Goodbye, Magic Mountain

ASU Main - Law South - 2009-03-04



If you’ve been around this summer, you’ve undoubtedly noticed some construction going on around the building.

As part of this construction, starting Monday, the large mound of rocks to the South of the Law Library will be dismantled to make way for a service road (don’t worry, the area adjacent to the Reserve Reading Room will still be nicely landscaped). This project will also fix drainage problems around the building and at the McAllister/Lemon intersection (crossing the street to get to the Rural Road parking structure after a monsoon will no longer require a grand jeté over lake that forms!).

As we bit adieu to our dear “Magic Mountain,” we thought we’d pay tribute by sharing its story.

Magic Mountain was not in the original plans for the building and was a happy accident. When the site for the Law Library was excavated to lay the foundation for the building, the dirt was piled up here. Ironically, the original building plan called for a service road through the area, but when that idea was nixed, the pile of dirt was covered with rock, peppered with Saguaros and turned into a landscape feature. It was mockingly dubbed “magic mountain” by law students, who disliked it (now we use that as a term of endearment!).

Law students were not the only ones unhappy with it in the beginning. An undergraduate student journalist’s State Press opinion column titled “Law Library Just Plain Ugly Building”  (Oct. 19, 1993) said:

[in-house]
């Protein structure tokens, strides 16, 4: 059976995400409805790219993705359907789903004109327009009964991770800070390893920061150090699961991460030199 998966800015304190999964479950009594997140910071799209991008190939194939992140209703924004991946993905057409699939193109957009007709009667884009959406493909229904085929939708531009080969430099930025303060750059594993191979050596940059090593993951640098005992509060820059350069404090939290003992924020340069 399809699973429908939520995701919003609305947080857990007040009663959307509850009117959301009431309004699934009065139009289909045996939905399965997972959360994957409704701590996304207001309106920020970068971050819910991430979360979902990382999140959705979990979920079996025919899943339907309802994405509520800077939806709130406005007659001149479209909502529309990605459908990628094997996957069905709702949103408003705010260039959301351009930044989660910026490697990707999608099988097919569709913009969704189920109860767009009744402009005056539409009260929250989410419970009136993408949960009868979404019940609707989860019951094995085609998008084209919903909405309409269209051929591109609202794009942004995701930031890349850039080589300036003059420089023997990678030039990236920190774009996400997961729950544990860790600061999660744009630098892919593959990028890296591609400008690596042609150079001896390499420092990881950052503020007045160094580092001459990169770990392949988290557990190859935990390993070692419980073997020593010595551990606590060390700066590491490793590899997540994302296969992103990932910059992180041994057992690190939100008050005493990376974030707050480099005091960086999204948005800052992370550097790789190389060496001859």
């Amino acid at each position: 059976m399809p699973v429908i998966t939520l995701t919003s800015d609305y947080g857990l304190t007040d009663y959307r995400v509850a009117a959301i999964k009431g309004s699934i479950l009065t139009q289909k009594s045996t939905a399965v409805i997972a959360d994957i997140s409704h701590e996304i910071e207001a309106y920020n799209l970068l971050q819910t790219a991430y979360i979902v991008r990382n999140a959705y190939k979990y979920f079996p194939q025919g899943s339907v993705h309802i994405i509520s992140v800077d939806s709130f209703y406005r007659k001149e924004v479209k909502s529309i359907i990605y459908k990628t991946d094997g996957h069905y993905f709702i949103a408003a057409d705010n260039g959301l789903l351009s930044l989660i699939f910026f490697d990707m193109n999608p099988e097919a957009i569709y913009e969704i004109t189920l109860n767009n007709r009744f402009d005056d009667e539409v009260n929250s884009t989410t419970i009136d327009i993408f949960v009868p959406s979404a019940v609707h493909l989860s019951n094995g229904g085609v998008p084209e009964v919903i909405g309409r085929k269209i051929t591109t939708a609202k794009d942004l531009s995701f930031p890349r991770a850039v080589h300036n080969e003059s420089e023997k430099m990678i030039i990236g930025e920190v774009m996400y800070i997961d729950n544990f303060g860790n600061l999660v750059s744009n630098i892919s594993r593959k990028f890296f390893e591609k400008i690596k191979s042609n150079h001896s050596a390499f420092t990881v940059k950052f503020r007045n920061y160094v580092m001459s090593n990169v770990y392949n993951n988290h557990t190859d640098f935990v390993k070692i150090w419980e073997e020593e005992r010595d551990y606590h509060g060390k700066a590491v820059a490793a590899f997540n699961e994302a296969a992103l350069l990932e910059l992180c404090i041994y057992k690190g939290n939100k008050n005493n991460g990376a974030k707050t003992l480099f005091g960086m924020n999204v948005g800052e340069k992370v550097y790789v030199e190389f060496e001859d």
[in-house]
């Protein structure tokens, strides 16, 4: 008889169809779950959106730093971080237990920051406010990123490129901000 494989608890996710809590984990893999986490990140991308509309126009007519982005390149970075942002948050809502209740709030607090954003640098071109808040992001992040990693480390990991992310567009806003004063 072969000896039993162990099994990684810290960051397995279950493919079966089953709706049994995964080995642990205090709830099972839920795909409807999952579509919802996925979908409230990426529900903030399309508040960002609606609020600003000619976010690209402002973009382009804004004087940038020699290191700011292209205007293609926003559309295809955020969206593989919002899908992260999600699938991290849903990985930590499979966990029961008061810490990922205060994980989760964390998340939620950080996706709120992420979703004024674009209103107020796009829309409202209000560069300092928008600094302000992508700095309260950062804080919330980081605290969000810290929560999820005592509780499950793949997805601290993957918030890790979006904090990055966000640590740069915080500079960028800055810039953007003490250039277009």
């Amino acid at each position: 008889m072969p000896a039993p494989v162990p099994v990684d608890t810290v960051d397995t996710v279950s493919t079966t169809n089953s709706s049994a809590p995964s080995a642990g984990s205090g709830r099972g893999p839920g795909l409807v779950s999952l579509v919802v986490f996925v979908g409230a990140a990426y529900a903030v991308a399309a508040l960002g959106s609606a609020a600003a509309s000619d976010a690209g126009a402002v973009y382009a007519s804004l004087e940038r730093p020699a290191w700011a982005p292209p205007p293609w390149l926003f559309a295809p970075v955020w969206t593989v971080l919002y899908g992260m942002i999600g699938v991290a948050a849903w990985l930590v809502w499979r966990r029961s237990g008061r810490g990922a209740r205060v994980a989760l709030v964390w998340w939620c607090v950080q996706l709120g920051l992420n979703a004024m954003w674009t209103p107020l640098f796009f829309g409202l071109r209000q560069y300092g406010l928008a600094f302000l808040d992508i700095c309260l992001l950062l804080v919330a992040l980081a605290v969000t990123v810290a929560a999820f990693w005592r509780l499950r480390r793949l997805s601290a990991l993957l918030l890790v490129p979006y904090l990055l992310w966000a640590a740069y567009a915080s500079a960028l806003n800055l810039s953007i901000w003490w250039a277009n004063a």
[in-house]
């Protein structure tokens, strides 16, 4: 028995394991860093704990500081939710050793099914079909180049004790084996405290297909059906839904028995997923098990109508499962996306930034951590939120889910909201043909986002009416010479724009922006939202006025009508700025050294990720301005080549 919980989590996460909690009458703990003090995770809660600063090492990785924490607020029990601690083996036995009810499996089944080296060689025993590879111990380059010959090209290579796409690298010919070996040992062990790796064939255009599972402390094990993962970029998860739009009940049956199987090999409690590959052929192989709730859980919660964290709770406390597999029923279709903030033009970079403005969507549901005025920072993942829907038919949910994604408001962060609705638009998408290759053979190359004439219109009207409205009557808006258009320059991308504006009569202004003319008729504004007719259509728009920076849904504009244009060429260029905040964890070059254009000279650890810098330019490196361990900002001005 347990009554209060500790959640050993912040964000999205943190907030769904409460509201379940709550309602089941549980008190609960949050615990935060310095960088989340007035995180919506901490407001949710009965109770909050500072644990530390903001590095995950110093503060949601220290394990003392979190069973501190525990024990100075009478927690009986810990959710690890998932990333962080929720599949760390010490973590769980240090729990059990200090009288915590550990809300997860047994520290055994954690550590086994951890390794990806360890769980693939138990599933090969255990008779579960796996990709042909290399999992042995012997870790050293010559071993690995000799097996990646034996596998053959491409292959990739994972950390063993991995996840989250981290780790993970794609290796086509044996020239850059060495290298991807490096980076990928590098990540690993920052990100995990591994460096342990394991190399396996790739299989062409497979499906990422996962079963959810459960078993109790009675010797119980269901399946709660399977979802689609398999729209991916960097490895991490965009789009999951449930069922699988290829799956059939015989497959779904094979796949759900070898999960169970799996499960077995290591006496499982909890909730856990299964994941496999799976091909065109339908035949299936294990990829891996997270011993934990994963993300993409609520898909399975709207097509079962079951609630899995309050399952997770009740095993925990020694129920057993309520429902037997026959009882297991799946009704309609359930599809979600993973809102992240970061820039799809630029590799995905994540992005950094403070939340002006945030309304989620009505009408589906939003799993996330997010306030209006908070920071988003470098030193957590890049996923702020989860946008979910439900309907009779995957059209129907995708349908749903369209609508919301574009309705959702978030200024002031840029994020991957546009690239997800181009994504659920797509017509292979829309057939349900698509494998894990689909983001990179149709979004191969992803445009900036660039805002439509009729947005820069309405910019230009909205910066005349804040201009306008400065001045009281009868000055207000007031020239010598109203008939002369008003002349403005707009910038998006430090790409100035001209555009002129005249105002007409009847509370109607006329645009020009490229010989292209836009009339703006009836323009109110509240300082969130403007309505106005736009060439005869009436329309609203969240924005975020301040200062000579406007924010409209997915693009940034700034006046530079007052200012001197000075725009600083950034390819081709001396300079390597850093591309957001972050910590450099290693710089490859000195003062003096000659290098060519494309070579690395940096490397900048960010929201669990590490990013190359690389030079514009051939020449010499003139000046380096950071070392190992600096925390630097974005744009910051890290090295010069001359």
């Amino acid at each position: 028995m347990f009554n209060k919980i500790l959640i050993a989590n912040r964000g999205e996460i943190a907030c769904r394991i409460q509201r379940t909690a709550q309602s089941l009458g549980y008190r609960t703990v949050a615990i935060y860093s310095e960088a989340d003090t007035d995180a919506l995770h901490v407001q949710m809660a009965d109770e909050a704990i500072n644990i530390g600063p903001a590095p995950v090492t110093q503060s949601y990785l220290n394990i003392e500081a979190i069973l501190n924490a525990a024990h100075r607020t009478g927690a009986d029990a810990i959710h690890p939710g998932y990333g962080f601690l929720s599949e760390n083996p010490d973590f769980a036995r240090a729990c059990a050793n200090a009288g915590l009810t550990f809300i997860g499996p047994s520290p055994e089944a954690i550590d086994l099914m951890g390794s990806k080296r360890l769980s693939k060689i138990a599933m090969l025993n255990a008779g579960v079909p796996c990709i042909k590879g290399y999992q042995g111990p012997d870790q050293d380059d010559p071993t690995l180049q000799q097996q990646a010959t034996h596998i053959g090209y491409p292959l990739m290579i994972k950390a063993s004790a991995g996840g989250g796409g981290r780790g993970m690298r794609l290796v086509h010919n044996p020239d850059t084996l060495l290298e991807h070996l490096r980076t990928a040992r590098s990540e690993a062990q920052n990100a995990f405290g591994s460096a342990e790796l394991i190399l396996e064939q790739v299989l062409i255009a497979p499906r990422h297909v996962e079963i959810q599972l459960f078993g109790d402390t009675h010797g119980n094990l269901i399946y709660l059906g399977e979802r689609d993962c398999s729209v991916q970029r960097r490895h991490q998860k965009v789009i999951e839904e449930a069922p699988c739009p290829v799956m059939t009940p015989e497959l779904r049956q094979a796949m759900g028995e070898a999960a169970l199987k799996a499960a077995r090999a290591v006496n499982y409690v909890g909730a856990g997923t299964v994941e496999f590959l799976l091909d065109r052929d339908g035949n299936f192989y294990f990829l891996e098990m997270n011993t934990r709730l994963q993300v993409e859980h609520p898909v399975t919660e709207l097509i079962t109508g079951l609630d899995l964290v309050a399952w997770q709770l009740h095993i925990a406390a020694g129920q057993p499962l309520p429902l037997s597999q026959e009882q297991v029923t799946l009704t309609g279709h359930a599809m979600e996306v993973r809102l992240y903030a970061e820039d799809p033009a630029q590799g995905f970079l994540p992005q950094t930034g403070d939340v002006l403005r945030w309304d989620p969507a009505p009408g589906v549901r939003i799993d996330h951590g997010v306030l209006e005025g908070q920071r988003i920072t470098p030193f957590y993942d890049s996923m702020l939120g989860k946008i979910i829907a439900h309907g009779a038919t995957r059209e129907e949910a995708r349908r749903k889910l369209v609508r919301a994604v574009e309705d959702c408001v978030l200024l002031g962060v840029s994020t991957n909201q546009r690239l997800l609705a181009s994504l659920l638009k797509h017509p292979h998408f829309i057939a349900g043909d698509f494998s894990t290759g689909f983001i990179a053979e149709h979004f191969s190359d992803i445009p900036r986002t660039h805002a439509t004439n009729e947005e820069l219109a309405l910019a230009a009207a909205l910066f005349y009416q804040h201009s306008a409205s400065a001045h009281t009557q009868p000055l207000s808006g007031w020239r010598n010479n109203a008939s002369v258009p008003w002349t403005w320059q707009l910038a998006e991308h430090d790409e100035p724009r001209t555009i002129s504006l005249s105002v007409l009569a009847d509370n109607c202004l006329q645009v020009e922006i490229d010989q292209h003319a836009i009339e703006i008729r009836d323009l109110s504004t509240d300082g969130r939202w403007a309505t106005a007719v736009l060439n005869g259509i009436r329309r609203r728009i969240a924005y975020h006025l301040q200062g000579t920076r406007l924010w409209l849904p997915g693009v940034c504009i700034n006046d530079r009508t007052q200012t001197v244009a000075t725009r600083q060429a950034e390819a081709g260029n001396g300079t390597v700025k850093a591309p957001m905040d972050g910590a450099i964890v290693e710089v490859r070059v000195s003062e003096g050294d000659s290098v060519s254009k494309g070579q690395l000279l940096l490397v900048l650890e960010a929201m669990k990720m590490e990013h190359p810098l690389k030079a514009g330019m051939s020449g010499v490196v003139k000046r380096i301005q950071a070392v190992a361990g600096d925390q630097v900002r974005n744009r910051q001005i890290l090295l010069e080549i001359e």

This waste of space may have been put there for a purpose, but it looks like a mistake. It seems as if the construction company did not have any place to haul the dirt that remained after the dig so they put a bunch of expensive sandstone and saguaro on it to make it look like a work only the finest sculptor could create. They failed.

The article criticized the rest of the building as well, and incited a firestorm of newspaper articles responding to it.

In 2000, Magic Mountain was awarded an “Onion” by the Phoenix Business Journal (click here to read the article).

Love it or hate it, layers of this “onion” will be peeled away in the coming weeks. Magic Mountain has kept watch over the Reserve Reading Room for the past two decades. It has seen countless numbers of hard-working law students, has been a happy home to many ground squirrels (who have been safely relocated), and has even been climbed by naked people…twice (that we know of).

Whoever thought a pile of dirt and rocks would have such a colorful history?